[Cryptography] Software proposal for verifiable stateless computing

Daniel Hong shhong at unifiedh.com
Sat Aug 3 21:35:48 EDT 2019

On Sunday, 4 August 2019 1:06 AM, John Kelsey <crypto.jmk at gmail.com> wrote:
> if nobody verifies the state chains, how does anyone rely on the computation results? Why cant a mining node just make up incorrect results?

We rely on the fundamental fact that for a generalized parameter a, b and function f(x), g(x), if a=b and f(x)=g(x), statements f(a)=g(b) and f(b)=g(a) will be both true when honestly computed.

Because all functions are cryptographically tied together and signed, and they do not change (unless the developer explicitly updates it), it is relatively easy to maintain verify the integrity of a bare codex (which holds all the function bytecode).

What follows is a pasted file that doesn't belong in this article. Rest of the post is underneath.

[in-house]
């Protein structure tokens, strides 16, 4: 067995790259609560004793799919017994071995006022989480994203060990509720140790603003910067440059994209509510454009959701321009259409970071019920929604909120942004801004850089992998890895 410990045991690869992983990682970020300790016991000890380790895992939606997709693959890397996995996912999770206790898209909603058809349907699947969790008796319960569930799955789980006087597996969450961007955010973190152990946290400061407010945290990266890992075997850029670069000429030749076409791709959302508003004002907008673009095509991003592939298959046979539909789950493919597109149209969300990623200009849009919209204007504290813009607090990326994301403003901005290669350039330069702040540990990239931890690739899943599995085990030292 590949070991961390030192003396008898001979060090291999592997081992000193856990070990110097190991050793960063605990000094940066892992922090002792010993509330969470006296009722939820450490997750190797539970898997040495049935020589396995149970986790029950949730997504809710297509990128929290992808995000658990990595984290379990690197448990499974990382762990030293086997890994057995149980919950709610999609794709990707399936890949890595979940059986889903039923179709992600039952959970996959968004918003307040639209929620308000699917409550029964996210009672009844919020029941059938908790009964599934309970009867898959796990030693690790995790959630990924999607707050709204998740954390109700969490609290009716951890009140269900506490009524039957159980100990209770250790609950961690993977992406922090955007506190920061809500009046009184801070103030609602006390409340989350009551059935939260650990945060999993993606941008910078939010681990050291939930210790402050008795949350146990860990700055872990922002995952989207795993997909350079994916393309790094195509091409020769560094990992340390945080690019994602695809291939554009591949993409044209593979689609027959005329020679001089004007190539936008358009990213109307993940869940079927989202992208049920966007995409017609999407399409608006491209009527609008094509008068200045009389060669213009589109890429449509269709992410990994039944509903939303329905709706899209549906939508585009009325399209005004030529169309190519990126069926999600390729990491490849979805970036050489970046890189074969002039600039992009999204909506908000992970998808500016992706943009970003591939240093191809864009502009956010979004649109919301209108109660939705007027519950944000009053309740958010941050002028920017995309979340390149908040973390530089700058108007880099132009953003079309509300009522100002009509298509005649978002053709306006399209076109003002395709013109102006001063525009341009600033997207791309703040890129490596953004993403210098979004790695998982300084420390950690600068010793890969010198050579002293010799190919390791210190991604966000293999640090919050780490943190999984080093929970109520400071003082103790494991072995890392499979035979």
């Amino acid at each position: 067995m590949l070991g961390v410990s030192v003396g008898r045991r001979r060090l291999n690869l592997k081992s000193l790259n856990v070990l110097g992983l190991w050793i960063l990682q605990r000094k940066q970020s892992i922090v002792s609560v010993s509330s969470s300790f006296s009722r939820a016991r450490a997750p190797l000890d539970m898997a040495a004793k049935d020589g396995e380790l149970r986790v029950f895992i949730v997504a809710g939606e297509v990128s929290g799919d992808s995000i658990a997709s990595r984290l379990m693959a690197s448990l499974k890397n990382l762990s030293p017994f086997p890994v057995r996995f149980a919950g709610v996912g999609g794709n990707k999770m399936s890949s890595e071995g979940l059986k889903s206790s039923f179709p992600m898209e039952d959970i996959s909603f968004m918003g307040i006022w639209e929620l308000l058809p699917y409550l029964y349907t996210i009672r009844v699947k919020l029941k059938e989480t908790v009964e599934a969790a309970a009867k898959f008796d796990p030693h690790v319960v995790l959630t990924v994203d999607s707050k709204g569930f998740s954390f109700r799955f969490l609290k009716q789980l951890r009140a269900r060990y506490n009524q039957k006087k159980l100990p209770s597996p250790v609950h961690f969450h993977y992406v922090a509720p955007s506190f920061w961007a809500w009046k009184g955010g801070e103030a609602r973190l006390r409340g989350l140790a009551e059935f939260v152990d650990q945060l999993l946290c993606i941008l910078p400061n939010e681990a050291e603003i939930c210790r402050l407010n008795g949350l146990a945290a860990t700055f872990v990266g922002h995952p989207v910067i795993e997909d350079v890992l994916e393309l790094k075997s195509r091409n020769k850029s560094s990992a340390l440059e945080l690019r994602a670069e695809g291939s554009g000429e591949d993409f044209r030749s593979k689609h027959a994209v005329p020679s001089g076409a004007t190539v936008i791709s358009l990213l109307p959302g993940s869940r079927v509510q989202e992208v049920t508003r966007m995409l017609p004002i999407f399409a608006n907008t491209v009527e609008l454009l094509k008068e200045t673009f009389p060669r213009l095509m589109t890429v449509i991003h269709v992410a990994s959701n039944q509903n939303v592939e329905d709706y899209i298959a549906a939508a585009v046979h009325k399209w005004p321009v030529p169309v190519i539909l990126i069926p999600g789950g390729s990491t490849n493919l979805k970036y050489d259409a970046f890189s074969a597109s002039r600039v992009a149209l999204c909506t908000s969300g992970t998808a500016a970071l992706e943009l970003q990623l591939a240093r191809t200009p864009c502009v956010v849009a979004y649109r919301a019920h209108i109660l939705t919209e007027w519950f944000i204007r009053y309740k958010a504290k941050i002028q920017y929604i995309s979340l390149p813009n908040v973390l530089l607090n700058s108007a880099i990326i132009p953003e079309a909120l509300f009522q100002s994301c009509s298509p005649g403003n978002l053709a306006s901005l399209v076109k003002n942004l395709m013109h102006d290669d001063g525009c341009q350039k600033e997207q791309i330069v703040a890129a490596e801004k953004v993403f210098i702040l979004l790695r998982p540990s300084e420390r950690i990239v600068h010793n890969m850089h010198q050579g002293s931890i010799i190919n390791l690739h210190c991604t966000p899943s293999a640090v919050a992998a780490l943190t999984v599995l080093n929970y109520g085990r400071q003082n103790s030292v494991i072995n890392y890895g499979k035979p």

To verify the parameters and return values (state chain blocks), the same computation task is simply ran on a small, randomized portion of the computation pool. Because an AST and an empty callstack graph is given with the bare codex, when the resulting callstack graph's hashed state root does not match for a particular execution session, we can say that at least one of the devices are faulty.

In such a case, we can either: (i) trust the majority, or (ii) run a recursive tree search on the resulting callstack graph itself. In the case of (ii), because the call-and-return relationships between functions are already given, it would be easy to detect the faulty device and remove its key from the keychain - as all state chain blocks should be signed by a unique device key.

This approach does not guarantee the level of state integrity and liveness as those of a blockchain, but enough for performance-demanding commercial level applications. Also, there are lots of blockchains out there that are already good at those - so periodically submitting state proofs in a batch to a blockchain with a Smart Contract should also guarantee additional state integrity.

Daniel Hong
shhong at unifiedh.com

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